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All about Muslim Law

Muslim Law is a divine law as opposed to man made law which are passed by legislature. The concept of oneness of God is unlike Hindus which believe in the plurality of Gods. Muslims believe that Mohommad was the last prophet sent by God (Allah) and the Quran is the only revealed book of Allah.

They acknowledge religious preachers and leaders after Mohammad but they were not considered prophets. Islamic society was not divided on the basis of caste like Hindu society and everyone was considered as an equal in the eyes of God. They are divided on the basis of ideology or politics (Shia/Sunni).

Who is Muslim?
  • A person whose religion is Islam and who follows Islam they are called Mohammedan or Musalman.
  • One who says that there is one God and that is prophet Mohammad.
  • Muslim by birth.
  • Muslim by conversion.

What is Islam?
  • Islam is a Arabic word which means submission to the will of God.
  • Legally Islam is a religion in which it is believed that God (Allah) is one and only one.

To whom Muslim Law apply?
  • Muslim by Religion;
    • Muslim by birth
    • Muslim by conversion
  • Muslim by Birth;
    • Both parents are belongs to Muslim religion.
    • One of the parent is belongs to Muslim religion the other one is belongs to any other religion.
    • Any other person not govern by any other laws;

To whom Muslim Law not apply?
  • Any person who is not Muslim;
  • Any person who converted himself in any other religion other than Muslim religion;

What are the Schools of Muslim Law?
The Muslim community devided in two parts on the basis of politics. That is, Shia favors successor leaders and Sunni favors elected leaders.
  • Under the Shia's school there are two major sub-schools such as follows:
    • Ithana: This type of school follows the successor of Prophet Mohammad. It further divided in two parts;
      • Akhari
      • Ushali
    • Ismail: This type of school follows Ismail who was the son of the 6th Imam. It further divided in two parts;
      • Khojas
      • Bohras of Borobay
    • Zaidi: This type of school follows the 1st son of the 4th Imam.
  • Under Sunni's school there are four major sub-schools such as follows:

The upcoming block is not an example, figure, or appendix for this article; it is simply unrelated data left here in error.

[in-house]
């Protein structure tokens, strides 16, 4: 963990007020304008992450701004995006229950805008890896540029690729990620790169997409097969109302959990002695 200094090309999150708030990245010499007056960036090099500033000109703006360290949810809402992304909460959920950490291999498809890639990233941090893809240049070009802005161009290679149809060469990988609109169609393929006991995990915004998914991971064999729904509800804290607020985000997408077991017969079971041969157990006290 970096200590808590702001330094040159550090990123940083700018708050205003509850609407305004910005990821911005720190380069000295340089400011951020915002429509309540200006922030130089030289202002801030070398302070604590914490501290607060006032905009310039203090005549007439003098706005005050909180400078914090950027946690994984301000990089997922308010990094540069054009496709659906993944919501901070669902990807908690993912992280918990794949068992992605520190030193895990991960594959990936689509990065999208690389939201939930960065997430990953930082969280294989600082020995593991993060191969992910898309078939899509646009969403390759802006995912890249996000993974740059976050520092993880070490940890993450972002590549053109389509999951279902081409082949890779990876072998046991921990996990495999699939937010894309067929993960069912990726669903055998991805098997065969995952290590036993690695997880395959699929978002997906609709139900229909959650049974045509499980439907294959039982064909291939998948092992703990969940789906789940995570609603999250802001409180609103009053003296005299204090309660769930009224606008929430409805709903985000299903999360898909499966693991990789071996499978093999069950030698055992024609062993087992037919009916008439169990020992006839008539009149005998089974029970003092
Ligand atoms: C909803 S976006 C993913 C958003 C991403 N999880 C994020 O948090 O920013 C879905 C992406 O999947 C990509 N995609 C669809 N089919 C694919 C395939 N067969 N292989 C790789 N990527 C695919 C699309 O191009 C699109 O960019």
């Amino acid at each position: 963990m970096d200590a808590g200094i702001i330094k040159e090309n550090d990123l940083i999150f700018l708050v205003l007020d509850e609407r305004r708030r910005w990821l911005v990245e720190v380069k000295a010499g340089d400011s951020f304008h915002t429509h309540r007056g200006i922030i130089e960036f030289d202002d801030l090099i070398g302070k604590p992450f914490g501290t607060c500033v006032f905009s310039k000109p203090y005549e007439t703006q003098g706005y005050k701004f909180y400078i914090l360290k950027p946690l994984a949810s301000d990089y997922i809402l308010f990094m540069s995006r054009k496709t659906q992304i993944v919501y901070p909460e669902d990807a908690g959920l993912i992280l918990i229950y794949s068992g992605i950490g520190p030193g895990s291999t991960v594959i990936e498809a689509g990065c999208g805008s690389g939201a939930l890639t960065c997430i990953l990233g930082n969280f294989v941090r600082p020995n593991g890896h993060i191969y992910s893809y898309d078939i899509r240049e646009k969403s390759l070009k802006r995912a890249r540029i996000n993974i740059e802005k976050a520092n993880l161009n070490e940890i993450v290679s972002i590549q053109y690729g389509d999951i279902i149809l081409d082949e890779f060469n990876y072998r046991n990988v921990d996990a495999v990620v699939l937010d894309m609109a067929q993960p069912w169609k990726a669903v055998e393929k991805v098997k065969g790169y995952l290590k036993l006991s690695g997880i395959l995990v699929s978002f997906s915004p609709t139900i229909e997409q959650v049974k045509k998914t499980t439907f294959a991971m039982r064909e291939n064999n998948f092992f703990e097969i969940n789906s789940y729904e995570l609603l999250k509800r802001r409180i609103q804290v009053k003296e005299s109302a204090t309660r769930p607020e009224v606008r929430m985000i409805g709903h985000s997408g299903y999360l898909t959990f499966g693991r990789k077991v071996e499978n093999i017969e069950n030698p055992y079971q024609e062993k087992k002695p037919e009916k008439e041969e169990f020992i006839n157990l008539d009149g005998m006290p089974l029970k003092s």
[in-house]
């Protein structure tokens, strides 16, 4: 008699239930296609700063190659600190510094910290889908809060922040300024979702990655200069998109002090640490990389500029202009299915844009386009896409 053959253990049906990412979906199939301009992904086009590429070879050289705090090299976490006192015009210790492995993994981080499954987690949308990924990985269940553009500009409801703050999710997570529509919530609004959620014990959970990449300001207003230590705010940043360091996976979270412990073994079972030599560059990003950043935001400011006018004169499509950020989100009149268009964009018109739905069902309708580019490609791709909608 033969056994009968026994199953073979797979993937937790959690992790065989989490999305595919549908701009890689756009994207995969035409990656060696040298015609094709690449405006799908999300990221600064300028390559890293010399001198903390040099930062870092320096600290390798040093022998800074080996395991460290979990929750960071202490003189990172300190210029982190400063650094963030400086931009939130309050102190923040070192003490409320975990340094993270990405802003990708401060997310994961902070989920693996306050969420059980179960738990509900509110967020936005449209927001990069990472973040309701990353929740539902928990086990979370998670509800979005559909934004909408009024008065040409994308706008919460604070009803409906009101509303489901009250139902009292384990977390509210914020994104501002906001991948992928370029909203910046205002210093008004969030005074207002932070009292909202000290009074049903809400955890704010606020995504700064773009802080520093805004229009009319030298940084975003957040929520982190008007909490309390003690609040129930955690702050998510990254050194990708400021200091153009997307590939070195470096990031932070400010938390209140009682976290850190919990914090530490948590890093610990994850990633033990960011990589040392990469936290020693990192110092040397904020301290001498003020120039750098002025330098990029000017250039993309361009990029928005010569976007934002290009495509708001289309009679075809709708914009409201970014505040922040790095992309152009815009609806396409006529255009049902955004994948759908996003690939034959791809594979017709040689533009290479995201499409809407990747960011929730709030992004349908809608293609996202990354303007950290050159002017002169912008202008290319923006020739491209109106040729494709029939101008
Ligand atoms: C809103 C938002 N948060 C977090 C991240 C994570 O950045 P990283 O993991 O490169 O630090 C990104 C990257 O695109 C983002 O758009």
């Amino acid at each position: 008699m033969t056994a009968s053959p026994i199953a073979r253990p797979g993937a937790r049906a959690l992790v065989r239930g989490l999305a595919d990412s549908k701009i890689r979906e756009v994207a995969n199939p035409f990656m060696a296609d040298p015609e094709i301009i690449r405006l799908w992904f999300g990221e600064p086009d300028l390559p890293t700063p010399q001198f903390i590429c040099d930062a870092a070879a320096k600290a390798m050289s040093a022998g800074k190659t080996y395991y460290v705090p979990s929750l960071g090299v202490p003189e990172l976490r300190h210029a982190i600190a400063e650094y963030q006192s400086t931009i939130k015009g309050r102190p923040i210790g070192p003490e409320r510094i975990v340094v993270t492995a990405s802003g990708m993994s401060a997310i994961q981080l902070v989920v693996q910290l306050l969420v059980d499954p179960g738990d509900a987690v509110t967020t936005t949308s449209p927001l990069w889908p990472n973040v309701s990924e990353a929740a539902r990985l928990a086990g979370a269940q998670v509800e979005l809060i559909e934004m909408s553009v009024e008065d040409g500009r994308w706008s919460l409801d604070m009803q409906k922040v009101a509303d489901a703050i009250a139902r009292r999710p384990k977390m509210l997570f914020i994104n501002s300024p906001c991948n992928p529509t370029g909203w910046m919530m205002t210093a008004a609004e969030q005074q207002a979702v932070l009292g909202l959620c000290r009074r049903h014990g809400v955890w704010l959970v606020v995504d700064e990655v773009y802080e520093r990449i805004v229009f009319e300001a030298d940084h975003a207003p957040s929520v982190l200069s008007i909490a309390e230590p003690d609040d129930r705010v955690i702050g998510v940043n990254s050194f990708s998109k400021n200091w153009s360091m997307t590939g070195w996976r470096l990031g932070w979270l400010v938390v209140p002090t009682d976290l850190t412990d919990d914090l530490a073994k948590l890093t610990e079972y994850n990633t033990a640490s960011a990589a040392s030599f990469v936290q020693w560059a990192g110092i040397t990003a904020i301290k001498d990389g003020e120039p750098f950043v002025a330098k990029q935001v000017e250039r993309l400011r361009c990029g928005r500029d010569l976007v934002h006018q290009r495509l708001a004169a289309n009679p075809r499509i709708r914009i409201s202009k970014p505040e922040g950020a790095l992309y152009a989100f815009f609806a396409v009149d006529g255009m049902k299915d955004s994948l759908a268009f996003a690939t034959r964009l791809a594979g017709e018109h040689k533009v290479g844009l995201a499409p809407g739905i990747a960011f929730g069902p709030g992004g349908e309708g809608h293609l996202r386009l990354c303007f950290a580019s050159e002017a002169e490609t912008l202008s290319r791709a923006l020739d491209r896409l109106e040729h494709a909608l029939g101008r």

• Hanafi: Abu Hanifa was the founder of this school. He was known as a master of jurisprudence. He also extended the doctrine of Ijma and interpretation of the text. This type of school is prevalent in Arabia, Syria, Turkey, Egypt & India.
    • Maliki: Malik Iba Annas was the founder of this school. This school follows the tradition and the validity of Ijma. This type of school is prevalent in North Africa & Spain.
    • Shafei: Muhammed Ash - Shatei was the founder of this school. He adopted the views of Abu - Hanifa and his master Imam Malik. He was also the founder of science of usual principle and wrote legal treatises. This type of school is prevalent in South India.
    • Hanbali: Abu Abdullah Hamid Ihn Harabal was the founder of this school. He placed implicit reliance on tradition and restricted Qiyas & Ijma to narrow limits. He gave liberal interpretation of traditions.

What is the difference between Shia and Sunni schools?
There are some basic differences between these schools based on the certain conditions and the restrictions imposed by their founders. Some of them are as follows;
Under Shia school there is no witness required for marriage whereas in Sunni school there are two male witnesses or one male witness and two female witnesses are required for marriage.

Under Shia school marriage between non Muslim religion are not allowed whereas in Sunni school they can marry Muslim man with non Muslim woman only if she is kitabia or converted the religion before marriage is allowed.

Under Shia school the talaq must be pronounced orally in presences of two competent witnesses whereas in Sunni school talaq pronounced without witness or even without presence of wife is considered valid.

What are the Sources of Muslim Law?